01 Oct Senior in Action – John Barnes
Marilee Marrero Stefenhagen
Former County of LA Public Library Administrator is having the time of her life as a retiree; meeting fascinating people who are active seniors, and volunteering for Soroptimist International of Norwalk and other women’s groups.
Senior in Action – John Barnes
Jewel Tolliver-Robinson nominated her friend, John Barnes, to be featured as a Senior in Action. Jewel said, “I met John Barnes in the 1980s when he was Senior Supervisor of Student Affairs in the Office of the Registrar at UCLA. I was hired in the Scheduling Department of the same building. John loved learning and prided himself on continuing his personal education over the years. He later took courses in hotel & property management at Pasadena City College while managing the Pasadena Goodwill Store.”
John Barnes shared his recollection of meeting Jewel: “Jewel was working across the hall at UCLA. She came in with her daughter on “Bring Your Sons/Daughters to Work Day” and I liked what I saw. Jewel was tall, elegant and had character. I asked her out to lunch and we talked. She was married, so we just became friends. We’ve remained the best of friends.”
Jewel continued, “John is aging successfully at 69 and is an inspiration to me. My friend had his share of life-altering events, including a stroke on May 2, 2015. These days he walks over 2 miles a day and can be found lounging at the local donut shop sipping coffee with his friends. I am glad to be counted among them.”
After Barnes’ stroke, his doctor said, “I hate that this happened to you, but you’re going to need to exercise, exercise, exercise.” Barnes admits that stroke rehabilitation is an endless commitment. He begins each day with a healthy breakfast, takes a breathing treatment, then walks with friends for 2-3 hours.
John Barnes was born in Chicago, but moved to Detroit, Michigan at age 2. He was the 5th of thirteen sons. With a chuckle, Barnes remarked, “Mom quit trying to have a girl after son #13 was born!” He recalled evenings with buddies on the neighborhood street corners harmonizing to radio Motown tunes featuring the Temptations, Marvin Gaye, Diana Ross and Stevie Wonder. Barnes enjoyed basketball and dreamed of being recruited to the NBA. “My dad and I couldn’t get along when I was growing up. I ended up moving in with my aunt’s family in Ann Arbor during high school. I became a school newspaper reporter, joined clubs, participated in the Michigan Spelling Bee championship (and won!) I had talent as a center forward on the basketball court, and won a basketball scholarship to Eastern Michigan University. But life took a turn and went a different way after my first year in college, so I didn’t reach my dream of the NBA.”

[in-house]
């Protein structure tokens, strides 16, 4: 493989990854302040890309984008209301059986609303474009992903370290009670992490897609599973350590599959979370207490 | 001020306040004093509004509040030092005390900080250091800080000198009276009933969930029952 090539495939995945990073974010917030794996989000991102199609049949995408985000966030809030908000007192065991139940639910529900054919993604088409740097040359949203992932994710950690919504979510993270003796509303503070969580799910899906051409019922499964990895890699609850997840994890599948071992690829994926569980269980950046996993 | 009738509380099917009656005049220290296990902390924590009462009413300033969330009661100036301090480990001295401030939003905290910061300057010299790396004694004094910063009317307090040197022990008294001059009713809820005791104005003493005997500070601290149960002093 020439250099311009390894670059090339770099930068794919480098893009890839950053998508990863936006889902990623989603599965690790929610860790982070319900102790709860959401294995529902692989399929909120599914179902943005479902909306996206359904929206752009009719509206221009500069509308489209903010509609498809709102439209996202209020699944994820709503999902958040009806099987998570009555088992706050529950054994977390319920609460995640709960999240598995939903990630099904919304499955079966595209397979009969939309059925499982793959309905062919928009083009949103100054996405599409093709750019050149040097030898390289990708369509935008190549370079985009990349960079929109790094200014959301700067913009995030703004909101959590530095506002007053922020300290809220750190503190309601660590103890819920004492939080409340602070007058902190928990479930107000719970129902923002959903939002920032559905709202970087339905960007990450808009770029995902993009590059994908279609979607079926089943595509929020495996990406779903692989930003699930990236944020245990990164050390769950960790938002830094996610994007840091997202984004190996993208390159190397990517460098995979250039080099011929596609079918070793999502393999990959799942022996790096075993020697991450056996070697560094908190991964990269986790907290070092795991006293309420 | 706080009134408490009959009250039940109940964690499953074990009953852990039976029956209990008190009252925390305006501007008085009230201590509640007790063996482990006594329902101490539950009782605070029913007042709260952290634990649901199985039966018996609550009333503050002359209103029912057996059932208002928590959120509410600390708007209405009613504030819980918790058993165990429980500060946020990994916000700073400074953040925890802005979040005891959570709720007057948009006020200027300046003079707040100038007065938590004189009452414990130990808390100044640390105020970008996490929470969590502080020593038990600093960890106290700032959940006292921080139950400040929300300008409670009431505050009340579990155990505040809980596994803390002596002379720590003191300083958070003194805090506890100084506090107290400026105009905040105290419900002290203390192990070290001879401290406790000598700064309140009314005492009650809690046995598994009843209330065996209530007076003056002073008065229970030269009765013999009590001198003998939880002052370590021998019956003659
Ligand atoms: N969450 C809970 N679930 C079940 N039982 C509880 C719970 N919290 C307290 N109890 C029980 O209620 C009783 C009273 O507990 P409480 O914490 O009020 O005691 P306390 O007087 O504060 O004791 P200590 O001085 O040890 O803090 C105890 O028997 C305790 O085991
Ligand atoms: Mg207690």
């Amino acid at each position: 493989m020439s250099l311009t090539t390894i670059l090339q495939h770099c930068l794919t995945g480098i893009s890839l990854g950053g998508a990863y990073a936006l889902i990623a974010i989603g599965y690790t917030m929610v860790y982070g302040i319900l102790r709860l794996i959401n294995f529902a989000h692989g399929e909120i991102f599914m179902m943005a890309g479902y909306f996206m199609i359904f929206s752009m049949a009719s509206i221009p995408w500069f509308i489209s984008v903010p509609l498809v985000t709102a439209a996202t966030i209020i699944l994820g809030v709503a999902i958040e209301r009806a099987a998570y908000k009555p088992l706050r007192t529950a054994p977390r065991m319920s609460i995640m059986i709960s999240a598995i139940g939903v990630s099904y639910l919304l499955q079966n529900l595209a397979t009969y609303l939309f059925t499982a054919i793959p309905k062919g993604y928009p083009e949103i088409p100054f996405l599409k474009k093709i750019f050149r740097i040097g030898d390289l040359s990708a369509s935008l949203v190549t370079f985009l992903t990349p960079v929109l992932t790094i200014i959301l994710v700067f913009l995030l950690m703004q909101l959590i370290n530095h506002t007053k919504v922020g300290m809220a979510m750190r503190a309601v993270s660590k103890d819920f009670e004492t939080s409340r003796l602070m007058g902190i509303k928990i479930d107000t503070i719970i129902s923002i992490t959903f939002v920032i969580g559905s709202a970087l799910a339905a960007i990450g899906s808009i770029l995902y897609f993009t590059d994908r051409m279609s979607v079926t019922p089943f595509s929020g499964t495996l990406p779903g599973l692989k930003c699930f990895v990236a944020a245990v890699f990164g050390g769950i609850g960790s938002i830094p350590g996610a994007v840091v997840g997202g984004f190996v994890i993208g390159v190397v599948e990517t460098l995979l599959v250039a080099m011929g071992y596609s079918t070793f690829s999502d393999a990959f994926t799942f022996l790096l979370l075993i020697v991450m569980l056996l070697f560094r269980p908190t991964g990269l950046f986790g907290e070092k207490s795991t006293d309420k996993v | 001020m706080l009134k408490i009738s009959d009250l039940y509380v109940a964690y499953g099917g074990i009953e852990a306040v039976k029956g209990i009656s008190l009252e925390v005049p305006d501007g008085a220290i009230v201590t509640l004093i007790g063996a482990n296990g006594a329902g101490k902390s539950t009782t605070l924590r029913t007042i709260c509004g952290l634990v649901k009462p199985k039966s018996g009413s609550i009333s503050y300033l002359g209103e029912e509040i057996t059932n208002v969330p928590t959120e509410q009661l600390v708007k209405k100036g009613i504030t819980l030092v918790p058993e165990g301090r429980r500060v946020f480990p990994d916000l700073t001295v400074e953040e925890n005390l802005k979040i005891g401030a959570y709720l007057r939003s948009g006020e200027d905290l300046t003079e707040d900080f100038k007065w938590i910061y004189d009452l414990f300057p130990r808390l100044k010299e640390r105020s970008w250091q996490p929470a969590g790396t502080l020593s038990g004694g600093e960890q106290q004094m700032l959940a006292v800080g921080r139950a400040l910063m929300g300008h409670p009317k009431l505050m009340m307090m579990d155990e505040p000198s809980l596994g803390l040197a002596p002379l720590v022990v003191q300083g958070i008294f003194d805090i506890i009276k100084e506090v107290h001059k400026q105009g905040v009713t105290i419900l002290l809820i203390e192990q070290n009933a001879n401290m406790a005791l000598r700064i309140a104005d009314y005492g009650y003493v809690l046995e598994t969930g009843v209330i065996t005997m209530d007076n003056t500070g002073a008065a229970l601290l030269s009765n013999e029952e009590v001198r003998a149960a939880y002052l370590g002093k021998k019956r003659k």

Barnes was not drafted to fight in the Vietnam War because of childhood asthma and flat feet. He mused, “As years go by, I wish I HAD been in the military so I could take advantage of VA (Veteran’s Administration) medical benefits.” Instead, Barnes invested in a security & bodyguard company with business partner Cecil Fraizer at Fraizer Enterprises. One of their first contracts in the City of Detroit was patrolling The Avenue of the Stars, a long stretch of high fashion stores where they protected shoppers, especially vulnerable senior citizens.
In the late 1970s, Barnes vacationed in California with two things in mind. First, he wanted to enjoy some time off, but secondly he craved new ventures. He said, “When the plane landed, something about Los Angeles grabbed me. Detroit was in decline because the Big 3 auto makers were having difficulty competing with Japanese manufacturers. I wanted Frazier to expand our security business into Hollywood, but not being a risk-taker, he said no. I sold my half of the business to my partner and never went back.”
The California lifestyle agreed with Barnes, and he worked his way up at UCLA from clerk-typist to Senior Supervisor. Although John Barnes never married, he is proud to be Darrick’s godfather in a family which “adopted” Barnes forty years ago and share holiday celebrations with him.
As Albert Schweitzer said, ““In everyone’s life, at some time, our inner fire goes out. It is then burst into flame by an encounter with another human being. We should all be thankful for those people who rekindle the inner spirit.” Thank you, John and Jewel for sharing your friendship story.